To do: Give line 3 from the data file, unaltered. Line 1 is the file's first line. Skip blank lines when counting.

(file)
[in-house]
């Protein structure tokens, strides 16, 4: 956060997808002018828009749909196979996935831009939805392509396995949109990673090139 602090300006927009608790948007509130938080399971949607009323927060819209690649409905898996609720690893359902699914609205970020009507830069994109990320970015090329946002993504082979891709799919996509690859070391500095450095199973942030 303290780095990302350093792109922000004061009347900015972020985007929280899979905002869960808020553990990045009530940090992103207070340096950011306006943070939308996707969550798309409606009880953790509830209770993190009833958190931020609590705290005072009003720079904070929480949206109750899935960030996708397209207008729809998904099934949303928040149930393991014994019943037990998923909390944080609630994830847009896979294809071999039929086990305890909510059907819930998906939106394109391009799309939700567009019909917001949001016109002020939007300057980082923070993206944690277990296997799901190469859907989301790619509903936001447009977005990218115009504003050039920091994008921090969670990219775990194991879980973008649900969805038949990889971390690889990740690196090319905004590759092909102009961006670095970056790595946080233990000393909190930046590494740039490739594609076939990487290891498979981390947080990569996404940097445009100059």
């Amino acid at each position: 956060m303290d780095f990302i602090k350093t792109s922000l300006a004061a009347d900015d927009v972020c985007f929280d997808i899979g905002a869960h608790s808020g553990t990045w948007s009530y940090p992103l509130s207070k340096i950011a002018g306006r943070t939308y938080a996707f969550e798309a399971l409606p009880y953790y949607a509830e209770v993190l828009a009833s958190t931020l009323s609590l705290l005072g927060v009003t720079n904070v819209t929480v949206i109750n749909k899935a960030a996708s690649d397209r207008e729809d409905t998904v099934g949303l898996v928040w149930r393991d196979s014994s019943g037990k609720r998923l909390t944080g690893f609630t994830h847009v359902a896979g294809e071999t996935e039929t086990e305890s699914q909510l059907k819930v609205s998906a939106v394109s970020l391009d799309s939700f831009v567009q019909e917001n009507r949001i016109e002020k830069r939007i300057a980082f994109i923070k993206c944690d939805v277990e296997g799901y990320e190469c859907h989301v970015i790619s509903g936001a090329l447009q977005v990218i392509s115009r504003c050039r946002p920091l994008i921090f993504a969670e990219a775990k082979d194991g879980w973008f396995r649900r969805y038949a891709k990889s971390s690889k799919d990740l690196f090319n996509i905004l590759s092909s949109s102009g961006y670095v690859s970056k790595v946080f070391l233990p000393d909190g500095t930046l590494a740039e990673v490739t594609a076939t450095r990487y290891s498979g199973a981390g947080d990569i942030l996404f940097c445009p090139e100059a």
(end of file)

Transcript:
């Amino acid at each position: 956060m303290d780095f990302i602090k350093t792109s922000l300006a004061a009347d900015d927009v972020c985007f929280d997808i899979g905002a869960h608790s808020g553990t990045w948007s009530y940090p992103l509130s207070k340096i950011a002018g306006r943070t939308y938080a996707f969550e798309a399971l409606p009880y953790y949607a509830e209770v993190l828009a009833s958190t931020l009323s609590l705290l005072g927060v009003t720079n904070v819209t929480v949206i109750n749909k899935a960030a996708s690649d397209r207008e729809d409905t998904v099934g949303l898996v928040w149930r393991d196979s014994s019943g037990k609720r998923l909390t944080g690893f609630t994830h847009v359902a896979g294809e071999t996935e039929t086990e305890s699914q909510l059907k819930v609205s998906a939106v394109s970020l391009d799309s939700f831009v567009q019909e917001n009507r949001i016109e002020k830069r939007i300057a980082f994109i923070k993206c944690d939805v277990e296997g799901y990320e190469c859907h989301v970015i790619s509903g936001a090329l447009q977005v990218i392509s115009r504003c050039r946002p920091l994008i921090f993504a969670e990219a775990k082979d194991g879980w973008f396995r649900r969805y038949a891709k990889s971390s690889k799919d990740l690196f090319n996509i905004l590759s092909s949109s102009g961006y670095v690859s970056k790595v946080f070391l233990p000393d909190g500095t930046l590494a740039e990673v490739t594609a076939t450095r990487y290891s498979g199973a981390g947080d990569i942030l996404f940097c445009p090139e100059a």